There are three kinds of connectives by which a Noun Clause can be introduced.
(1) The Conjunction THAT used in a merely introductory sense.
We did not know that he would leave us so soon.
(2) An Interrogative Adverb provided that no Antecedent is expressed.
Where he is going is not known to anyone. (Interrogative)
Let us inquire whether he will go today. (Interrogative)
The Conjunction IF can be used for WHETHER as an Interrogative Adverb.
Let us inquire if he will go today.
Let us inquire whether he will go today.
(3) An Interrogative or a Relative Pronoun provided that in the latter case no Antecedent is expressed.
I want to know who came here today. (Interrogative)
Who steals my purse steals trash. (Relative)
The Noun Clause, since it does the work of a Noun, can be…
(a) The Subject to a Verb
(b) The Object to a Verb
(c) The Object to a Preposition
(d) The Complement to a Verb
(e) In Apposition to a Noun
(a) Subject to a Verb
1. Why he resigned is a mystery.
2. Where he is going is not known to anyone.
3. That he will come back soon is certain.
4. Whether he did so is doubtful.
5. How long she stayed there is unknown.
(b) Object to a Verb
1. We asked her how old she was.
2. I always do whatever is right.
3. He promised that he would soon pay back the debt.
4. I shall be glad to know when he will pay it.
5. Tell me where she lives.
6. Tell me why she cried.
7. No one knows who she is.
8. Ask if dinner is ready.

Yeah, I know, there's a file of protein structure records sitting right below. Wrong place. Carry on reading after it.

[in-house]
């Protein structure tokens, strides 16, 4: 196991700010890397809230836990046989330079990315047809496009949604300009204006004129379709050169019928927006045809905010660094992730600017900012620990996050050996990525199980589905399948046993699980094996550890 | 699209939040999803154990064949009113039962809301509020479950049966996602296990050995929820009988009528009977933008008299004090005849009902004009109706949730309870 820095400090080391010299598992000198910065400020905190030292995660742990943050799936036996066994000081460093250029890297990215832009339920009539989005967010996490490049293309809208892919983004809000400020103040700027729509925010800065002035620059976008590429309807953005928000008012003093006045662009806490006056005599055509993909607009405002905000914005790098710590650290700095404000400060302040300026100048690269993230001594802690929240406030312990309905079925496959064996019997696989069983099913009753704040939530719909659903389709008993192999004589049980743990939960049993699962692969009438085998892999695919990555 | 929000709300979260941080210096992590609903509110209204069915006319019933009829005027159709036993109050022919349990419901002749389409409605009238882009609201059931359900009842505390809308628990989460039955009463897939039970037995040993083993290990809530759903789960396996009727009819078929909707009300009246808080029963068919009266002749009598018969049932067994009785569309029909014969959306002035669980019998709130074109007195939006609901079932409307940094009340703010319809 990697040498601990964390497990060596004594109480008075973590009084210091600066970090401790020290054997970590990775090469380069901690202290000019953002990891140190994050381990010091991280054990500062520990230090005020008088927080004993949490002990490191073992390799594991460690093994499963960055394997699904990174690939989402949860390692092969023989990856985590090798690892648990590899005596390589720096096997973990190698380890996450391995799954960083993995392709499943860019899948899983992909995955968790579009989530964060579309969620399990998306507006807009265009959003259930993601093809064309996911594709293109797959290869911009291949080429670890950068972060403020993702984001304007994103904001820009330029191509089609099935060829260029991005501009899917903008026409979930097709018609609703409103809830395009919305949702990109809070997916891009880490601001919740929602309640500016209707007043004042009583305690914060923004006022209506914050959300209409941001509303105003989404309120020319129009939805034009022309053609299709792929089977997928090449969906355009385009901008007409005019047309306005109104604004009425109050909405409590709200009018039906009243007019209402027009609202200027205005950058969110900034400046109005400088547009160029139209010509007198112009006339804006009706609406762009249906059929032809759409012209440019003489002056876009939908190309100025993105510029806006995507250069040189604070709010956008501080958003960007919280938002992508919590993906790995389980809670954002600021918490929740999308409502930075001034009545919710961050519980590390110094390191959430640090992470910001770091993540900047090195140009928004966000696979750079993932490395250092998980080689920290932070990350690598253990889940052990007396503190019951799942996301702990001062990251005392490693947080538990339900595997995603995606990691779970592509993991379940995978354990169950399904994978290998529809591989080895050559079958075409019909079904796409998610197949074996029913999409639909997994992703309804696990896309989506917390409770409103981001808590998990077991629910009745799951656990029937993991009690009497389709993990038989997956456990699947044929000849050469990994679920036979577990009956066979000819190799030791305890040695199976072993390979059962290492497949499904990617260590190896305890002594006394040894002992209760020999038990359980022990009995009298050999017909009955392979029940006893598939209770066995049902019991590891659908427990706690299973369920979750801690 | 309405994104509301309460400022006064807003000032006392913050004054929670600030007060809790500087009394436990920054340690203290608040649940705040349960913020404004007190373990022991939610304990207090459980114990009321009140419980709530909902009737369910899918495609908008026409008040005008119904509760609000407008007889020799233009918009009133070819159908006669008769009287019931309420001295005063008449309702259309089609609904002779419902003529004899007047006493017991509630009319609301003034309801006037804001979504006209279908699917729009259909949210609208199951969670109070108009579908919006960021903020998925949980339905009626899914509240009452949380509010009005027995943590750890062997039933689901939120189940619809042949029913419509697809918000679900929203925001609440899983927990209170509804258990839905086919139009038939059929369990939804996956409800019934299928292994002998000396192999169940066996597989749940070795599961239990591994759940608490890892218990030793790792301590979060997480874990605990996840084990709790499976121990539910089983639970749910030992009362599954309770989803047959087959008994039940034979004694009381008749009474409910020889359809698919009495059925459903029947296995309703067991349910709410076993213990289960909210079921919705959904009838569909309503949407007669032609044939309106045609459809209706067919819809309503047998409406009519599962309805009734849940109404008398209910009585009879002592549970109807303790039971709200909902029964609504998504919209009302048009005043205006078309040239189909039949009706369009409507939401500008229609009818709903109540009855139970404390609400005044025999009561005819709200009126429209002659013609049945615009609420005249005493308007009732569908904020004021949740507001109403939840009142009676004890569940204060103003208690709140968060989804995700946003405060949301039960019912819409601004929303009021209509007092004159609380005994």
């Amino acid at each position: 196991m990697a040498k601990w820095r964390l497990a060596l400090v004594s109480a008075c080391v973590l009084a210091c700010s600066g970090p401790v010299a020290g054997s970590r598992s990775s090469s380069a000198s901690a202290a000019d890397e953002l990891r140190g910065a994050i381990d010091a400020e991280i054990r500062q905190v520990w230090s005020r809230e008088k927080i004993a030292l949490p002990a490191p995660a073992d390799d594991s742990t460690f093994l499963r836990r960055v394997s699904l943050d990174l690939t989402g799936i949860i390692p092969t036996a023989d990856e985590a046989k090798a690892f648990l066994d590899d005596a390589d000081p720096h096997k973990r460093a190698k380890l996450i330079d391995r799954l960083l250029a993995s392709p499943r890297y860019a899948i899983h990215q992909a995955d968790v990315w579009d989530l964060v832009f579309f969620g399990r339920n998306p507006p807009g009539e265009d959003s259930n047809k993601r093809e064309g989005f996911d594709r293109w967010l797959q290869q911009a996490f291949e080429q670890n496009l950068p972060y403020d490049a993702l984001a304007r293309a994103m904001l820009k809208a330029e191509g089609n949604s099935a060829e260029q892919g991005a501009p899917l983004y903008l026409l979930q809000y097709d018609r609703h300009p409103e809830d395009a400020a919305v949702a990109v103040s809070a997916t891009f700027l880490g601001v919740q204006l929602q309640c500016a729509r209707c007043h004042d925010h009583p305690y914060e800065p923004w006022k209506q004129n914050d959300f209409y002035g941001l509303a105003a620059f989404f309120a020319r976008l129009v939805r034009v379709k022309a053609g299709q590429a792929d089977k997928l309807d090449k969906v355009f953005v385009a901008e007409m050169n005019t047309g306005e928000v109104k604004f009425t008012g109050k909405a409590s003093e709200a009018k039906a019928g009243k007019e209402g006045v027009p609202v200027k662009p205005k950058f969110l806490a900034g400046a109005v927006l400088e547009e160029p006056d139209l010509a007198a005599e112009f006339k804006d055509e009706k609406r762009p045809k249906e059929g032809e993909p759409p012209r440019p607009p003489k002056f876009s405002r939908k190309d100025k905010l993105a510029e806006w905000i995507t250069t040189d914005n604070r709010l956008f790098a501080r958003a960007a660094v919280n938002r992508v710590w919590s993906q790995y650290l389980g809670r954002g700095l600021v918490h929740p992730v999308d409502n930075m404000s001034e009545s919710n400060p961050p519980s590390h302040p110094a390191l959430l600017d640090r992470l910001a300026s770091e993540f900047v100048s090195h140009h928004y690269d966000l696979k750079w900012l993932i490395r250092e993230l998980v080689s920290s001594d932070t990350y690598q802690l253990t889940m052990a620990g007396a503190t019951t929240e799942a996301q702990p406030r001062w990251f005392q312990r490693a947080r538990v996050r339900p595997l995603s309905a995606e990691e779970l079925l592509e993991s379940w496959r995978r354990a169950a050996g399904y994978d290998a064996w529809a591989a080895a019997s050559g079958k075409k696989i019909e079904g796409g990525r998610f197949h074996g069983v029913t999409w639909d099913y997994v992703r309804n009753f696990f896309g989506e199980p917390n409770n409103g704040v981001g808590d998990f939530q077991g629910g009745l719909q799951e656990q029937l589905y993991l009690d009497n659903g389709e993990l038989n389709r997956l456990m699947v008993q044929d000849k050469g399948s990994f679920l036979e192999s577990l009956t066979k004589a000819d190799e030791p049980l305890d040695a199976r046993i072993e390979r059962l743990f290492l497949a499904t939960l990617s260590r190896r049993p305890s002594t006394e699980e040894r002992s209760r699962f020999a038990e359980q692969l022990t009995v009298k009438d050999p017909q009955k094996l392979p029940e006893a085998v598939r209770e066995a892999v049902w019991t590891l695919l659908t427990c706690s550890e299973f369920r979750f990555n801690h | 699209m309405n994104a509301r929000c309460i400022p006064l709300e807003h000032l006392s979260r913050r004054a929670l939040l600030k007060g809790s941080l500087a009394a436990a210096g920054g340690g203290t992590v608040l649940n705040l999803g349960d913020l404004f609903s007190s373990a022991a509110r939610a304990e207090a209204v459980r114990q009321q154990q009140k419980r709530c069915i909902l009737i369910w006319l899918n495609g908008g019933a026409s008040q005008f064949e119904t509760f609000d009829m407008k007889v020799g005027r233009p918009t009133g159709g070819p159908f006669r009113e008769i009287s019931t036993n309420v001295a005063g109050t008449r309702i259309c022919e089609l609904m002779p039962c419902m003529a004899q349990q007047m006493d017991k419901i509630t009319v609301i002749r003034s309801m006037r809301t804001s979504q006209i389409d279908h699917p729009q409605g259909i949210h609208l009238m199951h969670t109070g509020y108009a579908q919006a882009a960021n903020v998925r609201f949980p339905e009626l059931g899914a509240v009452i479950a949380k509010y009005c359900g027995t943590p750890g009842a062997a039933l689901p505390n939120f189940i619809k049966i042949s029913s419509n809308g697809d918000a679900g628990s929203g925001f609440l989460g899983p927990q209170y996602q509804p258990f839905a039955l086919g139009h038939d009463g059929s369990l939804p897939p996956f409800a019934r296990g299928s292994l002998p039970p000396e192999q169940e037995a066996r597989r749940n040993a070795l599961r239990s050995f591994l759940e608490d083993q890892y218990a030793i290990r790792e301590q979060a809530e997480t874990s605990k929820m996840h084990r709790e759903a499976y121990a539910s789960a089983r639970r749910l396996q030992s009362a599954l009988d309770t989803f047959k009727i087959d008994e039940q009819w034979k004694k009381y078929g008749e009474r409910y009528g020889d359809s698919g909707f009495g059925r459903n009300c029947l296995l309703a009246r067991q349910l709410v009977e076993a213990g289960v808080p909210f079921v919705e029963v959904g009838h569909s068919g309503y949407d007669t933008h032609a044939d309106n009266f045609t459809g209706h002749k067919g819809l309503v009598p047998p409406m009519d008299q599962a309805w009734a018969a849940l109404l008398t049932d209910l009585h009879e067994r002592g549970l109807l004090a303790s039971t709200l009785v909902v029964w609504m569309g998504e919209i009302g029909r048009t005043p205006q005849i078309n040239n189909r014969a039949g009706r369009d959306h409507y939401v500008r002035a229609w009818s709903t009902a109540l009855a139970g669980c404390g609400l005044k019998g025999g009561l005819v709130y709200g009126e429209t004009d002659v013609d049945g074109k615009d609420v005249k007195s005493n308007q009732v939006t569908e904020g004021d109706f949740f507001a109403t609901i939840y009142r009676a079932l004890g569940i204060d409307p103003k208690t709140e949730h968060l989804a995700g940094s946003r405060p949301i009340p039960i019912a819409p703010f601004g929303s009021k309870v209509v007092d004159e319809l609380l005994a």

(c) Object to a Preposition
1. Pay careful attention to what he says.
2. They were arguing about who should do it.
3. Except that he speaks too fast he is an excellent teacher.
(d) Complement to a Verb
1. My belief is that she is innocent.
2. This is exactly what I expected.
3. My question was whether there was any hope of his recovery.
4. This is what no one can understand.
5. Her one prayer was that her husband might live.
6. Life is what we make it.
(e) In Apposition to a Noun
1. The news that he intended to come gave us much pleasure.
2. The report that he had gone proved to be untrue.
3. It is evident that she does not intend paying the money.
In this last sentence the Noun Clause is in apposition to the introductory pronoun IT.
The Conjunction THAT is often left out.
1. He said (that) he was sorry.
The Four Kinds of Noun Clause :
There are four kinds of Noun Clause, corresponding to the four kinds of Simple
sentences (Statement, Question, Desire and Exclamation).
1. A Noun Clause formed out of a Statement is called a Dependent Statement.
Rama says that Ali is a good boy.
2. A Noun Clause formed out of a Question is called a Dependent Question.
I ask you how many girls there are in your class.
3. A Noun Clause formed out of a Desire is called a Dependent Desire.
I advise that promises be kept.
4. A Noun Clause formed out of an Exclamation is called a Dependent Exclamation.